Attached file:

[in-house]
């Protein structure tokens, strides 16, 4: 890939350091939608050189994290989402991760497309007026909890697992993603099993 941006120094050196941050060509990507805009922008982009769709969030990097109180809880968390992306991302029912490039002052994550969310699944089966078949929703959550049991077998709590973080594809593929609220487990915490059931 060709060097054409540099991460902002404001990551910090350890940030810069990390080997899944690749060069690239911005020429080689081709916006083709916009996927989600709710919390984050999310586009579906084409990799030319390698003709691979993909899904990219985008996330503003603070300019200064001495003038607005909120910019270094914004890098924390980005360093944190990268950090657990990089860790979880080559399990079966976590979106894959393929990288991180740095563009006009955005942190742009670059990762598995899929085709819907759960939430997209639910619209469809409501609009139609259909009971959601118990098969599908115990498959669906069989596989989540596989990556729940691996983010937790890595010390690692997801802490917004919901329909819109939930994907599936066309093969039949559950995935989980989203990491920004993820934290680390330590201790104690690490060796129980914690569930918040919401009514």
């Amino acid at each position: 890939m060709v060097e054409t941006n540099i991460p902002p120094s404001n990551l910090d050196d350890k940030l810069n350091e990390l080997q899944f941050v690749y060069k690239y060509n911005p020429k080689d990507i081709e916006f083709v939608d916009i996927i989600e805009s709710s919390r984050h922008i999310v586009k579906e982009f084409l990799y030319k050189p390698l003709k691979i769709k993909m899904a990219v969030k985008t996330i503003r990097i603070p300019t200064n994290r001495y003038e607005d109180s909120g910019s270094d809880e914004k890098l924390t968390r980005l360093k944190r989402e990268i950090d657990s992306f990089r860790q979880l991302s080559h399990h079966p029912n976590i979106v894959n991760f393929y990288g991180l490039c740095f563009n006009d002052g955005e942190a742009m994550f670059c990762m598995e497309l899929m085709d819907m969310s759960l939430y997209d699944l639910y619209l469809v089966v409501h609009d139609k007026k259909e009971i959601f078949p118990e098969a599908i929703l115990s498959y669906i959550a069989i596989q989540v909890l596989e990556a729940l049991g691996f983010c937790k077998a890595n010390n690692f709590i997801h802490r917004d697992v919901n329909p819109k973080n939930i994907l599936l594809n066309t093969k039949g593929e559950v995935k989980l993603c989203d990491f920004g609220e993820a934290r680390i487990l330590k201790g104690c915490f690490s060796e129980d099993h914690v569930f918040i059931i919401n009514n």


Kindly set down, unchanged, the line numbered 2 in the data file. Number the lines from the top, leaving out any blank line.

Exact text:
């Protein structure tokens, strides 16, 4: 890939350091939608050189994290989402991760497309007026909890697992993603099993 941006120094050196941050060509990507805009922008982009769709969030990097109180809880968390992306991302029912490039002052994550969310699944089966078949929703959550049991077998709590973080594809593929609220487990915490059931 060709060097054409540099991460902002404001990551910090350890940030810069990390080997899944690749060069690239911005020429080689081709916006083709916009996927989600709710919390984050999310586009579906084409990799030319390698003709691979993909899904990219985008996330503003603070300019200064001495003038607005909120910019270094914004890098924390980005360093944190990268950090657990990089860790979880080559399990079966976590979106894959393929990288991180740095563009006009955005942190742009670059990762598995899929085709819907759960939430997209639910619209469809409501609009139609259909009971959601118990098969599908115990498959669906069989596989989540596989990556729940691996983010937790890595010390690692997801802490917004919901329909819109939930994907599936066309093969039949559950995935989980989203990491920004993820934290680390330590201790104690690490060796129980914690569930918040919401009514």